At that point, an effort began in earnest to officially separate Mansell from the district. The board retained a consultant and legal counsel with expertise regarding personnel issues.
With a substantial amount of time on his hands, Mansell made a laundry list of claims against the district and its political leadership, most of which the board majority considered to be without substance. The district’s human resources advisors retained to deal with Mansell, however, cautioned the board to use kid gloves in dealing with him, since, they said, if he took the district to court and a jury sympathetic to him was impaneled, the district would be left, in the words of one knowledgeable insider, “out to dry. He [Mansell] was threatening the district that if it didn’t pay, he would mysteriously find himself well enough to return to work. And the district didn’t want him back, because morale had rebounded while he was gone and the prospect, the whole idea, of his coming back scared the bejesus out of staff. There was talk about his pursuing workers’ compensation and medical claims.”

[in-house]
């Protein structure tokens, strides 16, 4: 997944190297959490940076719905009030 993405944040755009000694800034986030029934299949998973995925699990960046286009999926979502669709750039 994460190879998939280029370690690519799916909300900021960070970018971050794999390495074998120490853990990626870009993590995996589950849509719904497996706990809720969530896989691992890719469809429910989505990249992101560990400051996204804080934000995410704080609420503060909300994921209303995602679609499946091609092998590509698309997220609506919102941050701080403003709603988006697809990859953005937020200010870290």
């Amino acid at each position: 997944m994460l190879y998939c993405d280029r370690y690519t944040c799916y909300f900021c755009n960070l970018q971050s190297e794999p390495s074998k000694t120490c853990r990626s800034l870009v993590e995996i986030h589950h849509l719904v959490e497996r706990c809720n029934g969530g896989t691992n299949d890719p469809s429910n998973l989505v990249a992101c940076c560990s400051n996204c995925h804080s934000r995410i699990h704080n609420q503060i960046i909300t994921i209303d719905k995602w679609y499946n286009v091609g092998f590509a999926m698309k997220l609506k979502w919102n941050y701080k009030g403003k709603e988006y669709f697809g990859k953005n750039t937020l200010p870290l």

Furthermore, Mansell, who is African-American, was simultaneously threatening to allege racial discrimination was a factor in his no longer being on the job at the district, despite the consideration that both Clifford Young and Channing Hawkins are African-American. There was relative confidence that Mansell would not be able to sell a jury on a racial discrimination claim, but district officials and their advisors were nonetheless concerned that the cost of waging a defense against such a lawsuit would be quite expensive. Mansell was demanding a substantial amount of money, indeed, more than $1 million in the negotiations that were going on between him and the district, which was seeking a way to ease him out the door.